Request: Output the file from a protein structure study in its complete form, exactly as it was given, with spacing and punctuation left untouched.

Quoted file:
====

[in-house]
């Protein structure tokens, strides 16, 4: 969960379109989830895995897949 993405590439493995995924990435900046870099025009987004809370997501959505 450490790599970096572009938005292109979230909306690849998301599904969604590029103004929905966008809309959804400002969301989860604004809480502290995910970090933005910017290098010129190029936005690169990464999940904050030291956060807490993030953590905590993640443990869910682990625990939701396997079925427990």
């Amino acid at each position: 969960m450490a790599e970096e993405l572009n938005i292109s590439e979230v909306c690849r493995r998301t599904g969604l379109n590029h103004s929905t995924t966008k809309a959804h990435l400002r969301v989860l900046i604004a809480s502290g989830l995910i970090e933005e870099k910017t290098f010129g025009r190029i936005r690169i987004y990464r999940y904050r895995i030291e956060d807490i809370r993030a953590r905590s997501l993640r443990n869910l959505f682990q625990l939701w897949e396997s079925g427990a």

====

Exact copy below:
[in-house]
């Protein structure tokens, strides 16, 4: 969960379109989830895995897949 993405590439493995995924990435900046870099025009987004809370997501959505 450490790599970096572009938005292109979230909306690849998301599904969604590029103004929905966008809309959804400002969301989860604004809480502290995910970090933005910017290098010129190029936005690169990464999940904050030291956060807490993030953590905590993640443990869910682990625990939701396997079925427990």
């Amino acid at each position: 969960m450490a790599e970096e993405l572009n938005i292109s590439e979230v909306c690849r493995r998301t599904g969604l379109n590029h103004s929905t995924t966008k809309a959804h990435l400002r969301v989860l900046i604004a809480s502290g989830l995910i970090e933005e870099k910017t290098f010129g025009r190029i936005r690169i987004y990464r999940y904050r895995i030291e956060d807490i809370r993030a953590r905590s997501l993640r443990n869910l959505f682990q625990l939701w897949e396997s079925g427990a």